Why do weeds grow so well?

Domesticated crops are less hardy (in many senses of the term) because they have been bred too strongly in limited numbers of qualities. Weeds can survive better because they are not performing at their maximum at all times; the excess is security.

Say you have two plants, plant breed A has bred to have high seed production whereas plant breed B is wild. Both plants are injured, while they are in flower and have to allocate extra resources towards healing their injuries. Plant of breed B is able to divert some of its energy away from its flowers and all its other systems because it has a bit of excess to spare, and even though it produces less seed it still produces some. Plant of breed A has all of its energy going towards making flowers at the time it’s injured, and by diverting energy away from them it doesn’t have enough resources to support all its flowers and doesn’t make any seeds.

In the wild, breed B’s linneage would go on to outproduce all the plants in breed A for all the nutrients in the soil, but in captivity where larger seedheads are selected for the only plants that will continue to be planted by the gardener next year are those with the larger seedhead that were fortunant enough not to be injured. But this means that one event coming through, say a dog running through the garden, is enough to destroy the crop. Whereas the weeds capable of being plucked and cast off still reroot and grow to fruiting.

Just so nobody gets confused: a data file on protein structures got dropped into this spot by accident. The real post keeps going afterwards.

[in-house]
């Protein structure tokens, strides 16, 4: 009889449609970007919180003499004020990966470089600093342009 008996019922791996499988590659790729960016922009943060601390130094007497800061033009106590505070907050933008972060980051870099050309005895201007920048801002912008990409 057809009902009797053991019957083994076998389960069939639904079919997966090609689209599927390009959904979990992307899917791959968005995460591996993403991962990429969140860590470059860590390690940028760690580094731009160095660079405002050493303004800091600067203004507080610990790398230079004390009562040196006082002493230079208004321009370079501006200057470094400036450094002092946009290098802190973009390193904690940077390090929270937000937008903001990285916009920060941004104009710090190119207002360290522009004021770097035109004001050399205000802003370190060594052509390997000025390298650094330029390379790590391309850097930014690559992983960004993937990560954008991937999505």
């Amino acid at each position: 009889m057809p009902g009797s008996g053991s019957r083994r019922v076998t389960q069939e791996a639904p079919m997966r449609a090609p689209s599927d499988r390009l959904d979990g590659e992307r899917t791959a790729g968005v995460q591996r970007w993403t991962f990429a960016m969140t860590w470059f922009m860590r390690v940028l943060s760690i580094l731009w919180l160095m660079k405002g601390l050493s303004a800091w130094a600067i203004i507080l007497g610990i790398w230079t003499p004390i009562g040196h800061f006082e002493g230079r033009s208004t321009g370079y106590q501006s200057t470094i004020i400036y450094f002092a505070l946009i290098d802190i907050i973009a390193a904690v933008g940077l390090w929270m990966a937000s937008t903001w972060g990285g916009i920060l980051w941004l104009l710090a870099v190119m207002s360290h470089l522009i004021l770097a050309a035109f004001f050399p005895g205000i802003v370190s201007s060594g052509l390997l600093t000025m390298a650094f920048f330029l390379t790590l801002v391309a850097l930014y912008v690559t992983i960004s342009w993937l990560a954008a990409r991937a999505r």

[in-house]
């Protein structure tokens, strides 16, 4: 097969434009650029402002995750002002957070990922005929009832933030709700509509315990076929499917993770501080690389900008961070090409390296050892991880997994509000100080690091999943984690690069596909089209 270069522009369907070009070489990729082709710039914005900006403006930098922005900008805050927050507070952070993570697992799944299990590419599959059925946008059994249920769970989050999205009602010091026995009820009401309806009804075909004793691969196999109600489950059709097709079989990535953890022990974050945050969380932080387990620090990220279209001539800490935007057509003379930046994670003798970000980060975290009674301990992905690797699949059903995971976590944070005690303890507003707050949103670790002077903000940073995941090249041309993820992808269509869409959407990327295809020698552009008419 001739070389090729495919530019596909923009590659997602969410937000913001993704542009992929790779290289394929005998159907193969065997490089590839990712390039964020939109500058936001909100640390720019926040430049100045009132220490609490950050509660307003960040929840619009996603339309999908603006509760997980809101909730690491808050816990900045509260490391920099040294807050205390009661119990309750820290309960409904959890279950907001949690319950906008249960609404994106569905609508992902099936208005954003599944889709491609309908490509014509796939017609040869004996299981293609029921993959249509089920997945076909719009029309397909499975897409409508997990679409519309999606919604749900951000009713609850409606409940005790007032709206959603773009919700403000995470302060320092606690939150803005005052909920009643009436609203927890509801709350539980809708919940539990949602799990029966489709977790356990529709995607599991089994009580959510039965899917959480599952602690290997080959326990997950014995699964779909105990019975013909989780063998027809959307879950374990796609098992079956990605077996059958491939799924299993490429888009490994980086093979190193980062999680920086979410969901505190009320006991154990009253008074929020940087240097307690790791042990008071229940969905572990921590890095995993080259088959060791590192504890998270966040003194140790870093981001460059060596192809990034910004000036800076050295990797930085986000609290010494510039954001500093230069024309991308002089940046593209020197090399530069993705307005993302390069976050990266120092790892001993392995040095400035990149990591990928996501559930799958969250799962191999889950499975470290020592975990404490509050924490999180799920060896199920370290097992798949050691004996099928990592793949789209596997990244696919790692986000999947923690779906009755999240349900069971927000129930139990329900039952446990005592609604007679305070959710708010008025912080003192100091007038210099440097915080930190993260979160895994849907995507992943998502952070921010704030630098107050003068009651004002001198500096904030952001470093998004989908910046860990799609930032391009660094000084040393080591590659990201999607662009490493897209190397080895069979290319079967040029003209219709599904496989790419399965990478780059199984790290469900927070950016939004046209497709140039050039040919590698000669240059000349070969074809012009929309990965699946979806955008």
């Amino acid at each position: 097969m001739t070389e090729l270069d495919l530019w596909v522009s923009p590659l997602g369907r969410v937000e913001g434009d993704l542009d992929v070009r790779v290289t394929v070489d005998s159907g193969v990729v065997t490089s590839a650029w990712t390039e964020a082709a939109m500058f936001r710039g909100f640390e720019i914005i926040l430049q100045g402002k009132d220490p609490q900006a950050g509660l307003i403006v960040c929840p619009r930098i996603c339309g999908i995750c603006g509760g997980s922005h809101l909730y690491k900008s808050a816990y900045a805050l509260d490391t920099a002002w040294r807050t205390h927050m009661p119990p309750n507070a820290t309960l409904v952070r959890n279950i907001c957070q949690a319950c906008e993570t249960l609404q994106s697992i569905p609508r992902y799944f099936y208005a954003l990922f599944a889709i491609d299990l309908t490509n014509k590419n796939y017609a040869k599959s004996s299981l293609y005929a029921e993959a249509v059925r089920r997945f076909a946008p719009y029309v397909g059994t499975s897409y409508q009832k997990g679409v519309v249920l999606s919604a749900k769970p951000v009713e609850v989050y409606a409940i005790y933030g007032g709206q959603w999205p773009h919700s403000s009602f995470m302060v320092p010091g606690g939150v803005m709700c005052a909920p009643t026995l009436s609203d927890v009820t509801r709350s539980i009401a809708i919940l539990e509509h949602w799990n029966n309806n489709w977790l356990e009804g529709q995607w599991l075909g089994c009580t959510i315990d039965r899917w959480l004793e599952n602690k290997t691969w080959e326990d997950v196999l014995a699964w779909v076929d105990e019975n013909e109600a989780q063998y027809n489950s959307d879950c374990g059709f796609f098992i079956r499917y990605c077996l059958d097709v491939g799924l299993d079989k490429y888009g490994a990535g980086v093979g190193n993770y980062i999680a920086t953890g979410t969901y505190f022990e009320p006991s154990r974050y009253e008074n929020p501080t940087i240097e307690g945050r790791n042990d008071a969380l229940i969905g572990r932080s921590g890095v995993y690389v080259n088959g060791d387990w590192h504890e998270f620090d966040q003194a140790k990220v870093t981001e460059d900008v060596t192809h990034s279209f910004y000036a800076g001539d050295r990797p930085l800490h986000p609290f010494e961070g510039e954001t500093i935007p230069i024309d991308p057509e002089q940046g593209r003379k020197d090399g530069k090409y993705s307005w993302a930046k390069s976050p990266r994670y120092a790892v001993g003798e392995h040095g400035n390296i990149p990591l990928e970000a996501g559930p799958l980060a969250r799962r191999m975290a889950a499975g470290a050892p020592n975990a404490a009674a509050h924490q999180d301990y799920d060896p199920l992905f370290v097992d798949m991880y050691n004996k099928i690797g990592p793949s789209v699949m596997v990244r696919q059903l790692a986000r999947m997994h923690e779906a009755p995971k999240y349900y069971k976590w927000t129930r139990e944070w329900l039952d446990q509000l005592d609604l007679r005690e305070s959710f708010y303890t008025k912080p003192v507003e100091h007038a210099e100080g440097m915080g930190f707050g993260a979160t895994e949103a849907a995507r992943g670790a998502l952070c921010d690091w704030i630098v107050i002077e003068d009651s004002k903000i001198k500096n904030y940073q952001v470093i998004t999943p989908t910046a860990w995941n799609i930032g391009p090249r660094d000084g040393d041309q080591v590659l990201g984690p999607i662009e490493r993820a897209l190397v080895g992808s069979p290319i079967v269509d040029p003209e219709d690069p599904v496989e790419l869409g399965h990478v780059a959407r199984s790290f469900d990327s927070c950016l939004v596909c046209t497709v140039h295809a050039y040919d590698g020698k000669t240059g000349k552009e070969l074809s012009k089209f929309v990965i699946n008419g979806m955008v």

The model of morality to follow is that of a simple weed. Like water, weeds live in the places no one else wants, use the resources that remain untaken, and persist and subside.


Things that do not change, have no meaning. Things that do not end, have no value.

If a process were to last forever, a point in the future would inevitably come where due to the intermediary buildup the actions of what is currently the present are untraceable to the conditions at that future point.

And in a real process, one which must end, the actions during it’s existence have no effect on the final outcome. This is indistinguishable from a process without end.

A universe without value is self-contradictory. Rules without action are not rules.

Without some process to act, value cannot apply to system.

Thus, any set of value cannot violate the preliminary requirements for there to exist value. This, in itself, is valuable.